Monday, July 11, 2011
In a letter to the editor of the International Journal of STD and AIDS, Gisselquist, Potterat and others note a finding from 2006 which estimates that "circumcising all African men by 2015 would reduce HIV incidence during the ensuing 2015–2035 period by a very modest 13%". And this estimate was made by some of the most rabidly pro-circumcision people in the industry.
Yet you still find articles, such as this one from Uganda, bemoaning the fact that governments are not doing enough to get as many men (and boys) as possible circumcised. Many of these articles are written about countries where safe healthcare can not be guaranteed and transmission of HIV and other pathogens through unsafe healthcare may spread more of the disease than it prevents.
Uganda itself is a good example of such a country. And the author doesn't seem to realize that 'up to' 60% means that the operation will give a lot less protection outside of randomised controlled trial conditions, where participants are given regular coaching about safe sex. Coupled with this, many men and women believe circumcision = no danger.
In addition to mass male circumcision, the author argues for 'combined' prevention, in particular, wider antiretroviral coverage. Those responding to antiretroviral drugs are significantly less likely to transmit HIV to their partners. But this apparent belt and braces approach may be deceptive. Circumcision already gives rise to false beliefs about protection, it may increase transmission from males to females and conditions in hospitals may make invasive procedures more risky than sex.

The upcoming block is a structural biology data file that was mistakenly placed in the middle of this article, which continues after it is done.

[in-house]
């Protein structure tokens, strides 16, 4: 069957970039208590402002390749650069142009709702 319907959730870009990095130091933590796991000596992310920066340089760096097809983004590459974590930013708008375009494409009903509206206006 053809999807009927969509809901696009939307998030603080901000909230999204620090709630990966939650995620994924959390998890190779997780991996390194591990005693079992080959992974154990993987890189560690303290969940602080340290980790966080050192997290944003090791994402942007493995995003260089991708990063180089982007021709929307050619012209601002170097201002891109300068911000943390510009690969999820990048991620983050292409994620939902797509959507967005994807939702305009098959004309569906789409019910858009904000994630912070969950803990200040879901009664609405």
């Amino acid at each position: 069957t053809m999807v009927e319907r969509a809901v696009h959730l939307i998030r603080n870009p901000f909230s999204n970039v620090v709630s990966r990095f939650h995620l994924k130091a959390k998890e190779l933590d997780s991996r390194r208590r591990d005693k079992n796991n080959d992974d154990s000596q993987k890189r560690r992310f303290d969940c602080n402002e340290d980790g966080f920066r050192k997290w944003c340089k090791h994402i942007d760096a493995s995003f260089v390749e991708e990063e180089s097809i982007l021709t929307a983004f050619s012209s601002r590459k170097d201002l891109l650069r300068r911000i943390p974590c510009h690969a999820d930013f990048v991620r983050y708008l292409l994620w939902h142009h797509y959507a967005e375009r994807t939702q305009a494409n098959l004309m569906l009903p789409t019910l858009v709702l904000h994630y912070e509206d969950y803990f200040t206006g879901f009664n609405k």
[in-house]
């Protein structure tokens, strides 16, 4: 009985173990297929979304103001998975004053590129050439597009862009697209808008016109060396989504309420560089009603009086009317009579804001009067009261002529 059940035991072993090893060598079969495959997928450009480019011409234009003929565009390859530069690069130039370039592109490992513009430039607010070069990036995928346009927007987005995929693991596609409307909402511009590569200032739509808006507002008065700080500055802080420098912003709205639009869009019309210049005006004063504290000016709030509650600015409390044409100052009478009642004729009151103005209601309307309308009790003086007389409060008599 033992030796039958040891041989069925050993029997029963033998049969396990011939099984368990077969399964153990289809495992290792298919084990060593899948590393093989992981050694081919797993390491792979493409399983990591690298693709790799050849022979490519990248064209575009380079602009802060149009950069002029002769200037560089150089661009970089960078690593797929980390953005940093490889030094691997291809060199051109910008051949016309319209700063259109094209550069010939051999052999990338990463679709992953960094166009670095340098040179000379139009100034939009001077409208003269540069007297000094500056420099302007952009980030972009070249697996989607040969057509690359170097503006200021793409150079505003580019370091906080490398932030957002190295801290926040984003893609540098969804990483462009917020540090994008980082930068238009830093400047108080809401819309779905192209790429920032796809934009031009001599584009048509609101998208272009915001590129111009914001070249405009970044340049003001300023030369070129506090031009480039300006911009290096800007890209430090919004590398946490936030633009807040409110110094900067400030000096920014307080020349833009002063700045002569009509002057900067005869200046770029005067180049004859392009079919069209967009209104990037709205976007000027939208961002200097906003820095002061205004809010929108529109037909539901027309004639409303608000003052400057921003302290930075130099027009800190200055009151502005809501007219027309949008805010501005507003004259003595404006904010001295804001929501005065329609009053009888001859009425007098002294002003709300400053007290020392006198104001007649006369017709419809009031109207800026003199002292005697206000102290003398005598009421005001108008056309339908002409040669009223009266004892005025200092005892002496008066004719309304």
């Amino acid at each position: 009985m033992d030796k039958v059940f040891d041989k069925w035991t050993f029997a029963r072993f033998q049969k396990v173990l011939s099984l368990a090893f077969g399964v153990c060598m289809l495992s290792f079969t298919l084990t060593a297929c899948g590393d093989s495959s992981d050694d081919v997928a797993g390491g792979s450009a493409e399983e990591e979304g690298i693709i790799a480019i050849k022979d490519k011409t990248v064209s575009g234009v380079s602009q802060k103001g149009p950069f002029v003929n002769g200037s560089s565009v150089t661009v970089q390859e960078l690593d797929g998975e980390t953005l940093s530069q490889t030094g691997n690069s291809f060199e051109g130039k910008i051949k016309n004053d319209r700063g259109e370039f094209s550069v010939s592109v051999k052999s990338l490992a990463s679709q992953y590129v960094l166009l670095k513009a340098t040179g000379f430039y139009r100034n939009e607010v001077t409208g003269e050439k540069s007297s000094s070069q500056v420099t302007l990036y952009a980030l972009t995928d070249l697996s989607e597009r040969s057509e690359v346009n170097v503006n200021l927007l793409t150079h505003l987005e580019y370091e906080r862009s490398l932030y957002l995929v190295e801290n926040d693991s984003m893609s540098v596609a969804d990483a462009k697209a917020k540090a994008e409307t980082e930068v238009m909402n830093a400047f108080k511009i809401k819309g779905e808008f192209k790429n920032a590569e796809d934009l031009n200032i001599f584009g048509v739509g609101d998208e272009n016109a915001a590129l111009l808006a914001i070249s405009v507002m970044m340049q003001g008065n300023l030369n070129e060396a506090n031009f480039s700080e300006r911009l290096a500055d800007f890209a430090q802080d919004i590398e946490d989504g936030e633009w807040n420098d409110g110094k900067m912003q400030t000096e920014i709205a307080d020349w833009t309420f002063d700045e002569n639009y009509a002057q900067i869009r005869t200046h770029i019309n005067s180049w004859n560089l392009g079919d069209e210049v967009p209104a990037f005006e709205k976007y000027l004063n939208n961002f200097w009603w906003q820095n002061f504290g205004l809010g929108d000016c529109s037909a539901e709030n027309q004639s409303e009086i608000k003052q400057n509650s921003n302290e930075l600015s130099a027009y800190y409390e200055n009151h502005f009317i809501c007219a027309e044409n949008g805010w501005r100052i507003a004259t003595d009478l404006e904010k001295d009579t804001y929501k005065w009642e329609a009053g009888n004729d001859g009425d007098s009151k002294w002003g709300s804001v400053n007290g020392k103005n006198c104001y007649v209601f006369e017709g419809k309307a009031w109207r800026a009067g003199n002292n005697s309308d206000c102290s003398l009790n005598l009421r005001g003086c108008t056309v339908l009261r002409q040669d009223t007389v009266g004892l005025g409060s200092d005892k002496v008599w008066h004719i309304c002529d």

In truth, the fact that some evidence suggests male circumcision may give a little protection against HIV and other diseases does not address many of the very serious doubts. For example, in a number of countries, such as Malawi and Zambia, HIV rates are higher among circumcised than uncircumcised men. The figures bandied about are carefully selected.
The author of the Uganda article oversteps himself when he conflates childhood immunization against diseases like polio with infant circumcision to 'prevent' HIV: polio is an immediate danger against which polio vaccinations have had a huge influence in eradicating. Circumcision will not 'prevent' HIV in infants and children who are not sexually active. It may even prevent little or no HIV in sexually active adults.
Uganda may gain a lot more by improving its ailing health services. And while they are at it, they could improve education, infrastructure and other social services. This would help the country to address many of its immdiate needs. They shouldn't take their eye off HIV, of course, but mass male circumcision seems like a strategy of pure desperation.
It appears that a lot of Uganda's 'success' in reducing HIV transmission in the 1980s was due to improvements in injection safety. This would explain the utter implausibility of all the articles about abstinence and other changes in sexual behavior, which seem to be entirely without substance. Perhaps it's time for Ugandans, rather than the HIV industry, to take an unbiased look at the history of the HIV epidemic in their country.